A small aluminum fishing boat droned slowly through the gray calm waters of Awan Lake in Ontario, about two miles off the east shore. Its old-model 20 horsepower outboard engine seemed barely up to the task, and the two young people onboard were probably not fishers or they would have known that this far offshore on Awan Lake in an early-morning fog was a poor place to be in such a small craft.
They were, however, wearing lifejackets. The young woman yelled back to her male colleague who was operating the motor: “There’s no frickin’ cell service out here. I can’t even text anymore!”
“Well, let’s hope we don’t need help from the prof and that our protocols work out. Is your GPS working okay?”
She rummaged around amongst the equipment boxes on the bottom of the boat and pulled out a black plastic case, which she set on a seat and opened. She put the mushroom-shaped antenna on the seat beside her, attached two wires to a battery, turned on the instrument, and waited.
“Yup, seems okay,” she yelled back less than a minute later. “I think I have about 16 satellites, and it shows I’m on Awan Lake.”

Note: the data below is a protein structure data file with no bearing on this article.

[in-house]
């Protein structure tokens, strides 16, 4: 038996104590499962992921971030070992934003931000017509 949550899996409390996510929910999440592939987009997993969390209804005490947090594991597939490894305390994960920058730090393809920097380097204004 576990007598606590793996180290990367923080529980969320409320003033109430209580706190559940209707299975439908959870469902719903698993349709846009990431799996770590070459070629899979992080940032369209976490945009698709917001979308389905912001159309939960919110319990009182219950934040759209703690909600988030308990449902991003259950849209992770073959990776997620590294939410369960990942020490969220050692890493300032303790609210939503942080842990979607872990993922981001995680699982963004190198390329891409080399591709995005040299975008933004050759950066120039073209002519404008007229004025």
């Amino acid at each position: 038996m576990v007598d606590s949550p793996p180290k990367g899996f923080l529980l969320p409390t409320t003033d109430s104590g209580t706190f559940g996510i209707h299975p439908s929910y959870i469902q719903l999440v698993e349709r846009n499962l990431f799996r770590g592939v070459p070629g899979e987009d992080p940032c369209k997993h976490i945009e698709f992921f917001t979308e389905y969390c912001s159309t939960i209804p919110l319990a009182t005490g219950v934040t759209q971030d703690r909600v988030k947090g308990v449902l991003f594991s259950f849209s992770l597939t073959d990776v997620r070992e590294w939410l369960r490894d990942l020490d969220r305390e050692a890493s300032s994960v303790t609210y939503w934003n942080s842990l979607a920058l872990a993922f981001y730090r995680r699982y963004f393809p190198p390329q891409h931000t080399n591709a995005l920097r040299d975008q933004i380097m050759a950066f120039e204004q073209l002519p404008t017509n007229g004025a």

“Cool! Can you back out the screen and find our targets? As I remember I think we input three.”
There was a pause while she fiddled with the screen adjustments. “Yup. Maybe head a little away from the shore. I’m guessing we’re about two miles from the first one. Maybe we’ll get this part done today after all... then, just the other side of the lake and into the river tomorrow, and we’re done. I sure as hell hope so: I have a wedding to get to next weekend.”
“You the bride?”
“Hell no... it’s my girlfriend and that’s even worse. Perfectly nice chick has turned into bridezilla.”
“Where’s the wedding?”
“You’ve got some travelling to do.”
The Chevy Equinox rolled contentedly along Highway 19 north of Nanoose Bay. Anderson had chosen to rent the SUV because it seemed to fit his heavy-set six-foot frame better than a car, especially after several hours trying to conform to economy class airline travel. The SUV also had Bluetooth, so Anderson used it to call Marjorie.